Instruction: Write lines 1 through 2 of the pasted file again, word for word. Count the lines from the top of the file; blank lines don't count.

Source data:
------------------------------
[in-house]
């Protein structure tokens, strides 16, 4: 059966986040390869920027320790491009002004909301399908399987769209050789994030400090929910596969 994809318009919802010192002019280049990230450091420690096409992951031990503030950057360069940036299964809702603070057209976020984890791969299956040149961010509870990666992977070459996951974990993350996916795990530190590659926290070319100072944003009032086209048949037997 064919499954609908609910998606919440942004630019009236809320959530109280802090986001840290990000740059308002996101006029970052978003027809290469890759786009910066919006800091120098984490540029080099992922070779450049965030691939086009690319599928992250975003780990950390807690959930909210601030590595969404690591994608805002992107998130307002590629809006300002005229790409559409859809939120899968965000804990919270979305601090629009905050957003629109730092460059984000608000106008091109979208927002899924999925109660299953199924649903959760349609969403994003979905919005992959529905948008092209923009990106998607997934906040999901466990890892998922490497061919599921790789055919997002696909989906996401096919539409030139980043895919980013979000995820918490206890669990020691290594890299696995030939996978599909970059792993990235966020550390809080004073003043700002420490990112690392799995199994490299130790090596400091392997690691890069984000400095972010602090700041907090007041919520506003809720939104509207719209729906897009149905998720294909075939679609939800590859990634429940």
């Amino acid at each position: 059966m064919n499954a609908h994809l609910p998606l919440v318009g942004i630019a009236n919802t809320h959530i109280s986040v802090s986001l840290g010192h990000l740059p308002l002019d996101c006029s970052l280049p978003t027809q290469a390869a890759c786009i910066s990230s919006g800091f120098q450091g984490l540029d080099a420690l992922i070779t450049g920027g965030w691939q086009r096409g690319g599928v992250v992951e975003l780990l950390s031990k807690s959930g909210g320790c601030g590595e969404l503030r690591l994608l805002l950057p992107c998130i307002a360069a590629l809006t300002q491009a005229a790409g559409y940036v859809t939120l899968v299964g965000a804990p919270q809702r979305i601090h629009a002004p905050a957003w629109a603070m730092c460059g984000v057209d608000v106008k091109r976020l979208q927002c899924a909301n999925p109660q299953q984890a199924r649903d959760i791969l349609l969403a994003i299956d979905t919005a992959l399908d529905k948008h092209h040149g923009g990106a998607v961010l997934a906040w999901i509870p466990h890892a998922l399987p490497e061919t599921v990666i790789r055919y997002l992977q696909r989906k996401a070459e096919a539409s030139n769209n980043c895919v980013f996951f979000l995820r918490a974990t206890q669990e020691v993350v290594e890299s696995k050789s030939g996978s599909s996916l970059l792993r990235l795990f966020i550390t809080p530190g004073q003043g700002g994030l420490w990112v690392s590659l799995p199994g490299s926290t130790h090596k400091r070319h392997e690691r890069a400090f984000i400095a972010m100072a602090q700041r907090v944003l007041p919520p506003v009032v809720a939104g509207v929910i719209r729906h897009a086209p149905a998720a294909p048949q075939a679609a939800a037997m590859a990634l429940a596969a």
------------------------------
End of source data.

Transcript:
[in-house]
């Protein structure tokens, strides 16, 4: 059966986040390869920027320790491009002004909301399908399987769209050789994030400090929910596969 994809318009919802010192002019280049990230450091420690096409992951031990503030950057360069940036299964809702603070057209976020984890791969299956040149961010509870990666992977070459996951974990993350996916795990530190590659926290070319100072944003009032086209048949037997 064919499954609908609910998606919440942004630019009236809320959530109280802090986001840290990000740059308002996101006029970052978003027809290469890759786009910066919006800091120098984490540029080099992922070779450049965030691939086009690319599928992250975003780990950390807690959930909210601030590595969404690591994608805002992107998130307002590629809006300002005229790409559409859809939120899968965000804990919270979305601090629009905050957003629109730092460059984000608000106008091109979208927002899924999925109660299953199924649903959760349609969403994003979905919005992959529905948008092209923009990106998607997934906040999901466990890892998922490497061919599921790789055919997002696909989906996401096919539409030139980043895919980013979000995820918490206890669990020691290594890299696995030939996978599909970059792993990235966020550390809080004073003043700002420490990112690392799995199994490299130790090596400091392997690691890069984000400095972010602090700041907090007041919520506003809720939104509207719209729906897009149905998720294909075939679609939800590859990634429940």